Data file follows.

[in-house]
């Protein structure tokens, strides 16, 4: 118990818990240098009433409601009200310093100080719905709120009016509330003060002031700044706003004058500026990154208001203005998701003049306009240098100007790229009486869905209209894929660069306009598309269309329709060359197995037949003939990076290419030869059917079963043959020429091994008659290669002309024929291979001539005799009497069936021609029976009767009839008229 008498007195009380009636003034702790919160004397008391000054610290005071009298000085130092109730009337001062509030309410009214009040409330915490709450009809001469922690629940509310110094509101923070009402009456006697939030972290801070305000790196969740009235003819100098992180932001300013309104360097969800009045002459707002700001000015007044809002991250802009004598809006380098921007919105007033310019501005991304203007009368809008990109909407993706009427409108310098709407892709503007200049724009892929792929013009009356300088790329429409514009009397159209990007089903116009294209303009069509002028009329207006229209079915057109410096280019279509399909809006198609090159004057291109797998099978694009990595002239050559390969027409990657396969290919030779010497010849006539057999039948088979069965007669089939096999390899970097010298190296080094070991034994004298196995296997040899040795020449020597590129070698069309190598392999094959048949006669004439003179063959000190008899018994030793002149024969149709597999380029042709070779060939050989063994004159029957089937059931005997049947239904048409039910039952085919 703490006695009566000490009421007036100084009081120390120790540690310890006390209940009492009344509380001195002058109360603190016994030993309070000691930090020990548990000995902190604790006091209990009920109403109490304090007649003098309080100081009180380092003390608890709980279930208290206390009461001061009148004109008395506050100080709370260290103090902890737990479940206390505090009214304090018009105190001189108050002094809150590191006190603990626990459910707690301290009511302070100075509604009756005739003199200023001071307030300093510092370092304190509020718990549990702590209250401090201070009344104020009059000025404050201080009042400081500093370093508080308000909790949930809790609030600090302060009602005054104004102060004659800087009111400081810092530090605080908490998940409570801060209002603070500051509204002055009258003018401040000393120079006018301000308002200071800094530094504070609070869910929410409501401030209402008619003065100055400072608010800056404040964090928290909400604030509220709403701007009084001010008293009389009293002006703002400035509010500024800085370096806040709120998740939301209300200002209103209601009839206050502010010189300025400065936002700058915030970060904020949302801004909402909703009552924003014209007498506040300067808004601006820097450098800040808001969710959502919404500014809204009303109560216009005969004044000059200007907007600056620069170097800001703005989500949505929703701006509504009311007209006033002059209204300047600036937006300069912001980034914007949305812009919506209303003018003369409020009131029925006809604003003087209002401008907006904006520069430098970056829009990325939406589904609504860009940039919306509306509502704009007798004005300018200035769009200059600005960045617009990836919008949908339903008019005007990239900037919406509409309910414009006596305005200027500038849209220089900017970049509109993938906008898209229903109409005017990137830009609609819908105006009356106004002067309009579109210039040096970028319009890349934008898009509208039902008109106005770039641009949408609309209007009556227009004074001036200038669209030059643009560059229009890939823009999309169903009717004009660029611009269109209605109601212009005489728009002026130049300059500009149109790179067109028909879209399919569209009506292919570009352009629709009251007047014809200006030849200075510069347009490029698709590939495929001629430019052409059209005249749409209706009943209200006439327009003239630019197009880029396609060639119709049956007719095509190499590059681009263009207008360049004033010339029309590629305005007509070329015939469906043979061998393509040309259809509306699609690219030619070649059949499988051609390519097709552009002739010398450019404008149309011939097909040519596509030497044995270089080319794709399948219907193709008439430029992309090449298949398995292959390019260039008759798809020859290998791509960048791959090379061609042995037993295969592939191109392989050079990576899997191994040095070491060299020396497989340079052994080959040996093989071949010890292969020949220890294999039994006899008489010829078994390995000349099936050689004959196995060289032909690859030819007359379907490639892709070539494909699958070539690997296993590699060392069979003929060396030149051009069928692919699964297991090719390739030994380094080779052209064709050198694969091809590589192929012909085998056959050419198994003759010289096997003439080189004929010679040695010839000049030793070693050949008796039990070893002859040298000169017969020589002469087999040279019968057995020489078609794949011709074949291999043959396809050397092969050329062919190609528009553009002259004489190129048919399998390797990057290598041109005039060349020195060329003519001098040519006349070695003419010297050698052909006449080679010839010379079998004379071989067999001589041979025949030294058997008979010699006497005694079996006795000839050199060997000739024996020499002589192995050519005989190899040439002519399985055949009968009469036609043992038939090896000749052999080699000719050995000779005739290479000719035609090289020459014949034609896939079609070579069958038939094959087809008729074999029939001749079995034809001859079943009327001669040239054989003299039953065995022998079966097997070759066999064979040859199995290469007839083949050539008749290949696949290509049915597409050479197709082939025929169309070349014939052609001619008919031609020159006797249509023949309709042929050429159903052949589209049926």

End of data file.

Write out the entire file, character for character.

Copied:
[in-house]
């Protein structure tokens, strides 16, 4: 118990818990240098009433409601009200310093100080719905709120009016509330003060002031700044706003004058500026990154208001203005998701003049306009240098100007790229009486869905209209894929660069306009598309269309329709060359197995037949003939990076290419030869059917079963043959020429091994008659290669002309024929291979001539005799009497069936021609029976009767009839008229 008498007195009380009636003034702790919160004397008391000054610290005071009298000085130092109730009337001062509030309410009214009040409330915490709450009809001469922690629940509310110094509101923070009402009456006697939030972290801070305000790196969740009235003819100098992180932001300013309104360097969800009045002459707002700001000015007044809002991250802009004598809006380098921007919105007033310019501005991304203007009368809008990109909407993706009427409108310098709407892709503007200049724009892929792929013009009356300088790329429409514009009397159209990007089903116009294209303009069509002028009329207006229209079915057109410096280019279509399909809006198609090159004057291109797998099978694009990595002239050559390969027409990657396969290919030779010497010849006539057999039948088979069965007669089939096999390899970097010298190296080094070991034994004298196995296997040899040795020449020597590129070698069309190598392999094959048949006669004439003179063959000190008899018994030793002149024969149709597999380029042709070779060939050989063994004159029957089937059931005997049947239904048409039910039952085919 703490006695009566000490009421007036100084009081120390120790540690310890006390209940009492009344509380001195002058109360603190016994030993309070000691930090020990548990000995902190604790006091209990009920109403109490304090007649003098309080100081009180380092003390608890709980279930208290206390009461001061009148004109008395506050100080709370260290103090902890737990479940206390505090009214304090018009105190001189108050002094809150590191006190603990626990459910707690301290009511302070100075509604009756005739003199200023001071307030300093510092370092304190509020718990549990702590209250401090201070009344104020009059000025404050201080009042400081500093370093508080308000909790949930809790609030600090302060009602005054104004102060004659800087009111400081810092530090605080908490998940409570801060209002603070500051509204002055009258003018401040000393120079006018301000308002200071800094530094504070609070869910929410409501401030209402008619003065100055400072608010800056404040964090928290909400604030509220709403701007009084001010008293009389009293002006703002400035509010500024800085370096806040709120998740939301209300200002209103209601009839206050502010010189300025400065936002700058915030970060904020949302801004909402909703009552924003014209007498506040300067808004601006820097450098800040808001969710959502919404500014809204009303109560216009005969004044000059200007907007600056620069170097800001703005989500949505929703701006509504009311007209006033002059209204300047600036937006300069912001980034914007949305812009919506209303003018003369409020009131029925006809604003003087209002401008907006904006520069430098970056829009990325939406589904609504860009940039919306509306509502704009007798004005300018200035769009200059600005960045617009990836919008949908339903008019005007990239900037919406509409309910414009006596305005200027500038849209220089900017970049509109993938906008898209229903109409005017990137830009609609819908105006009356106004002067309009579109210039040096970028319009890349934008898009509208039902008109106005770039641009949408609309209007009556227009004074001036200038669209030059643009560059229009890939823009999309169903009717004009660029611009269109209605109601212009005489728009002026130049300059500009149109790179067109028909879209399919569209009506292919570009352009629709009251007047014809200006030849200075510069347009490029698709590939495929001629430019052409059209005249749409209706009943209200006439327009003239630019197009880029396609060639119709049956007719095509190499590059681009263009207008360049004033010339029309590629305005007509070329015939469906043979061998393509040309259809509306699609690219030619070649059949499988051609390519097709552009002739010398450019404008149309011939097909040519596509030497044995270089080319794709399948219907193709008439430029992309090449298949398995292959390019260039008759798809020859290998791509960048791959090379061609042995037993295969592939191109392989050079990576899997191994040095070491060299020396497989340079052994080959040996093989071949010890292969020949220890294999039994006899008489010829078994390995000349099936050689004959196995060289032909690859030819007359379907490639892709070539494909699958070539690997296993590699060392069979003929060396030149051009069928692919699964297991090719390739030994380094080779052209064709050198694969091809590589192929012909085998056959050419198994003759010289096997003439080189004929010679040695010839000049030793070693050949008796039990070893002859040298000169017969020589002469087999040279019968057995020489078609794949011709074949291999043959396809050397092969050329062919190609528009553009002259004489190129048919399998390797990057290598041109005039060349020195060329003519001098040519006349070695003419010297050698052909006449080679010839010379079998004379071989067999001589041979025949030294058997008979010699006497005694079996006795000839050199060997000739024996020499002589192995050519005989190899040439002519399985055949009968009469036609043992038939090896000749052999080699000719050995000779005739290479000719035609090289020459014949034609896939079609070579069958038939094959087809008729074999029939001749079995034809001859079943009327001669040239054989003299039953065995022998079966097997070759066999064979040859199995290469007839083949050539008749290949696949290509049915597409050479197709082939025929169309070349014939052609001619008919031609020159006797249509023949309709042929050429159903052949589209049926």